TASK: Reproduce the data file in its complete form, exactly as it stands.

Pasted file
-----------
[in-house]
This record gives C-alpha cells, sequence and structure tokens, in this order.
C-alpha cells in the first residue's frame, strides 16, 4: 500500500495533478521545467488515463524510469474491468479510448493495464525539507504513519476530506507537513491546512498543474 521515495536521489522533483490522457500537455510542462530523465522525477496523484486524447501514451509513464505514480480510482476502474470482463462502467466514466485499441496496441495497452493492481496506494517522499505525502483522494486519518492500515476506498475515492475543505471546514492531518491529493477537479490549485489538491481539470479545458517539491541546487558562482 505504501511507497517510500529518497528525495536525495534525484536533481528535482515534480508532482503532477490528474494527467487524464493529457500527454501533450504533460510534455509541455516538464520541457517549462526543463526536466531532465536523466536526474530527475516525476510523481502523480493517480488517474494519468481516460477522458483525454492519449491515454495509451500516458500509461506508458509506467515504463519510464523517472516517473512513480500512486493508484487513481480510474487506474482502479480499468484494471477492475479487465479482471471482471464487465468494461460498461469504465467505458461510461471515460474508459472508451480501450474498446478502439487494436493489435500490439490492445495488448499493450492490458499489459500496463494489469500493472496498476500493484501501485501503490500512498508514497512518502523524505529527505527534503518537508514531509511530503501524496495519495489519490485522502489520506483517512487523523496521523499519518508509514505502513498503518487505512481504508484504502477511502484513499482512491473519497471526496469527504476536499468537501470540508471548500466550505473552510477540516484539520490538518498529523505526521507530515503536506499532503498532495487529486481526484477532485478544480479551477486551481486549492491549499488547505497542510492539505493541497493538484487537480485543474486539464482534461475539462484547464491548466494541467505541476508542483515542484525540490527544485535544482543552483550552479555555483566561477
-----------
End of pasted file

[in-house]
This record gives C-alpha cells, sequence and structure tokens, in this order.
C-alpha cells in the first residue's frame, strides 16, 4: 500500500495533478521545467488515463524510469474491468479510448493495464525539507504513519476530506507537513491546512498543474 521515495536521489522533483490522457500537455510542462530523465522525477496523484486524447501514451509513464505514480480510482476502474470482463462502467466514466485499441496496441495497452493492481496506494517522499505525502483522494486519518492500515476506498475515492475543505471546514492531518491529493477537479490549485489538491481539470479545458517539491541546487558562482 505504501511507497517510500529518497528525495536525495534525484536533481528535482515534480508532482503532477490528474494527467487524464493529457500527454501533450504533460510534455509541455516538464520541457517549462526543463526536466531532465536523466536526474530527475516525476510523481502523480493517480488517474494519468481516460477522458483525454492519449491515454495509451500516458500509461506508458509506467515504463519510464523517472516517473512513480500512486493508484487513481480510474487506474482502479480499468484494471477492475479487465479482471471482471464487465468494461460498461469504465467505458461510461471515460474508459472508451480501450474498446478502439487494436493489435500490439490492445495488448499493450492490458499489459500496463494489469500493472496498476500493484501501485501503490500512498508514497512518502523524505529527505527534503518537508514531509511530503501524496495519495489519490485522502489520506483517512487523523496521523499519518508509514505502513498503518487505512481504508484504502477511502484513499482512491473519497471526496469527504476536499468537501470540508471548500466550505473552510477540516484539520490538518498529523505526521507530515503536506499532503498532495487529486481526484477532485478544480479551477486551481486549492491549499488547505497542510492539505493541497493538484487537480485543474486539464482534461475539462484547464491548466494541467505541476508542483515542484525540490527544485535544482543552483550552479555555483566561477